By BosNewsLife Americas Service
LIMA, PERU (BosNewsLife)-- Religious rights activists on Thursday, August 30, welcomed a Peruvian court decision to put put four military officers on trial on charges of "crimes against humanity" for a 1984 massacre, which claimed the lives of 123 villagers, most of them Christians.
The villagers, including infants and elderly, were gunned down December 13, 1984, by members of Peru's military in Putis community, in the south-eastern highlands of Ayacucho Department, Christians said.
Many of the young women were gang-raped before being killed, according to investigators of Britain-based advocacy group Christian Solidarity Worldwide (CSW).
A court concluded that the four suspects, General Wilfredo Morí Orzo, Juan Briones Dávila, Carlos Celso Soto Mesinas and Luis Oscar Grados Bailetti, were likely to have known about about the 'Putis Massacre', because of their high positions in the military.
The ruling came nine months after after charges were filed by the Ayacucho public prosecutor, trial observers said.
“The people of Putis have waited 27 long years for justice. With this long overdue decision to try the military officers responsible for this horrendous crime, they are one important step closer," stressed CSW Chief Executive Mervyn Thomas in a statement to BosNewsLife.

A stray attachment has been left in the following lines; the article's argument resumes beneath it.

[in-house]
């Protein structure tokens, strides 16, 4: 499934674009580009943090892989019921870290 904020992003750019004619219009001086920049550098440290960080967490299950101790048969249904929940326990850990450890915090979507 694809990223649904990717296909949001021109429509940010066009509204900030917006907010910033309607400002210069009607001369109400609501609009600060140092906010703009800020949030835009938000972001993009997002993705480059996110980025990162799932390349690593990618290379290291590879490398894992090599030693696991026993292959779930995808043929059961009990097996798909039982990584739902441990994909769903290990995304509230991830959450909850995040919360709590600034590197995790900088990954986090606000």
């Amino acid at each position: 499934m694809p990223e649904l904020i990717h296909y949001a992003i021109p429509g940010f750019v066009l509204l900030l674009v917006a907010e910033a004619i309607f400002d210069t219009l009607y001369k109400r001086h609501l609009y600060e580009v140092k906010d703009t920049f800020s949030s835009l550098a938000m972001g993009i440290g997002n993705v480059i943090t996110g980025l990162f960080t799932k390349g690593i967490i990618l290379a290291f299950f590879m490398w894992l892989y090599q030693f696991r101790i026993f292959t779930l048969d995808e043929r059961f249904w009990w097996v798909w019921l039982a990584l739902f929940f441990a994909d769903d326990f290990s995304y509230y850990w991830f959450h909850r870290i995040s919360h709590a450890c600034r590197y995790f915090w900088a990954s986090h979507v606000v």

Key suspect General Morí Orzo was in command of the Ayacucho Second Infantry Division of the Peruvian Army,
which executed the massacre with support from a unit known as The Lynxes Company Caccording to CSW
The Lynxes, led by Grados Bailetti and also under the command of Morí Orzo, have been linked to other human rights "atrocities" in the region "including the now emblematic 1985 Accomarca massacre, in which 69 civilians were murdered by security forces, CSW added.
The mass graves in Putis were reportedly exhumed in 2007, under the supervision of Dr. Cristina Olazabal, the
Ayacucho public prosecutor at the time, and with support from the Peruvian protestant human rights organisation and CSW partner, Peace and Hope.
The remains of the victims were recovered and subjected to DNA analysis to identify them. In some cases, where entire families had been wiped out, definitive identification was not possible, rights investigators said.
The five-year delay between the exhumation and this week’s decision is largely due to "stonewalling" from the Ministry of Defense, CSW claimed.
Despite repeated requests from the public prosecutor’s office, the ministry and the military allegedly refused to identify individual soldiers responsible for carrying out the massacre.
In the absence of this information, the public prosecutor’s office decided to file charges against the officers in command of military operations in the area, CSW explained.
"We now call on the military and the government, specifically the Ministry of Defense, to cooperate fully as the trial proceeds and to take concrete steps to end the culture of impunity in Peru,” Thomas said.
Attorney Milton Campos, who represents the families of victims, said in published remarks that the court’s decision “revived confidence in the relatives of the more than one hundred victims of this massacre, who hope that the judicial authorities will recognize their right to justice and the truth..."
He said they hope for "a detailed investigation of this barbaric act and [the] handing down [of] an exemplary punishment to those responsible."